Robots, Quadrocopters and an Invisibility Cloak

Kinect’s 3D sensor is so cheap and effective that it’s getting bolted onto any robot that moves, and quadrotors are just the latest victims. UC Berkeley’s quadrotor is using the Kinect for autonomous flight and dynamic obstacle avoidance, and as long as you don’t come at it from behind, it works great.

Recently, Kreylos added a second Kinect, which has allowed him to create much more complete and life-like images. By combining the video feeds, including the depth data, from both Kinects, Kreylos is able to create a richer 3-D image without the huge swaths of empty space seen in the first video. The ability to create new camera angles simply by combining video feeds from two stationary cameras in real-time is one of the more impressive things we’ve seen a Kinect (or a pair of Kinects) do.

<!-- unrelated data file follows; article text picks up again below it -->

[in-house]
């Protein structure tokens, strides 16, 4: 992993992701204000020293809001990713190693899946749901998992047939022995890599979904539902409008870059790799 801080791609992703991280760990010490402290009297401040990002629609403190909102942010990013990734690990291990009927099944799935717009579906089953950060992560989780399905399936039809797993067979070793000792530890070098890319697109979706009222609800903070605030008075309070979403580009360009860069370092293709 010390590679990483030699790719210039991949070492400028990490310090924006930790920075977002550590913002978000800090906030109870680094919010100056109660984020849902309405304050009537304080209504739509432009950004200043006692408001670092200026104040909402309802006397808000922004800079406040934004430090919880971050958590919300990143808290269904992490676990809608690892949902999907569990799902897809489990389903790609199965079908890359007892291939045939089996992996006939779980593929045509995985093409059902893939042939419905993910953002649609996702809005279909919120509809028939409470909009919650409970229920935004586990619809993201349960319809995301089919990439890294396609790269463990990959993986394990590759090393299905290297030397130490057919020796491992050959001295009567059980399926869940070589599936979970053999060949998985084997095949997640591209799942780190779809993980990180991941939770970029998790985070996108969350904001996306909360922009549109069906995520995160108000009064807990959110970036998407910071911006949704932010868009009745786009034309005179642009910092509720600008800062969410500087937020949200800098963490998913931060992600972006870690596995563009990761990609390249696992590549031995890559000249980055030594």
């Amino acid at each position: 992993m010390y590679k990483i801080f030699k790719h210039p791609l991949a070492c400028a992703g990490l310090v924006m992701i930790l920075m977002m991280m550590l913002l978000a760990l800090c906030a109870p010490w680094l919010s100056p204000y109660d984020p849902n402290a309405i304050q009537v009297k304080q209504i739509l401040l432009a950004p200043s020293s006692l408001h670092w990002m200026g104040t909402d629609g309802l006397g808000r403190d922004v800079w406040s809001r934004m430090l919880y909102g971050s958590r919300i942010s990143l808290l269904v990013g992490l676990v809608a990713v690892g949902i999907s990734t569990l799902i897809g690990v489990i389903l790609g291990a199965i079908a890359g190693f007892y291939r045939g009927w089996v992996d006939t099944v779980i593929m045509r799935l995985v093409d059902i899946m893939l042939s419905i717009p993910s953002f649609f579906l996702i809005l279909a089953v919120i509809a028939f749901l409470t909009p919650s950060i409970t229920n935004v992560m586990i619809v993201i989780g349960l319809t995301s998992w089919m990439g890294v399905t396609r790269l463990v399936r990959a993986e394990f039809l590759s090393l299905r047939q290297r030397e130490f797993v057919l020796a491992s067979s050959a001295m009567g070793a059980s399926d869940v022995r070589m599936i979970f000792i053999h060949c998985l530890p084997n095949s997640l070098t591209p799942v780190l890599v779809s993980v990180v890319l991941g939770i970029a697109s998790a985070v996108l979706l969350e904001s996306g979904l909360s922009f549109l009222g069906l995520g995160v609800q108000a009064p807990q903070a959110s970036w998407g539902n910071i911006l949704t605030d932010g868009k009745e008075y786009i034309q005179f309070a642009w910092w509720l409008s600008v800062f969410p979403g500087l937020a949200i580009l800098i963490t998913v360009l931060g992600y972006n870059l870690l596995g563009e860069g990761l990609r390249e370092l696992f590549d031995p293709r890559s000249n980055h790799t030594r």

Autonomous quadrocopters are some of the most impressive and terrifying pieces of technology that ever seen.These agile, future deliverers of death are already frighteningly adept at turning on a dime and flying through hoops thrown in the air. With a Kinect strapped to the top of their quadrocopter, researchers at the Hybrid Systems Lab at UC Berkeley are able to replace a number of expensive sensors, and use the Kinect as a radar system, successfully navigating a room and avoiding obstacles. The hack is quite remarkable on its own, but it’s quite terrifying to know that technology capable of guiding an autonomous killing machine can now be found in a $150 gaming peripheral.


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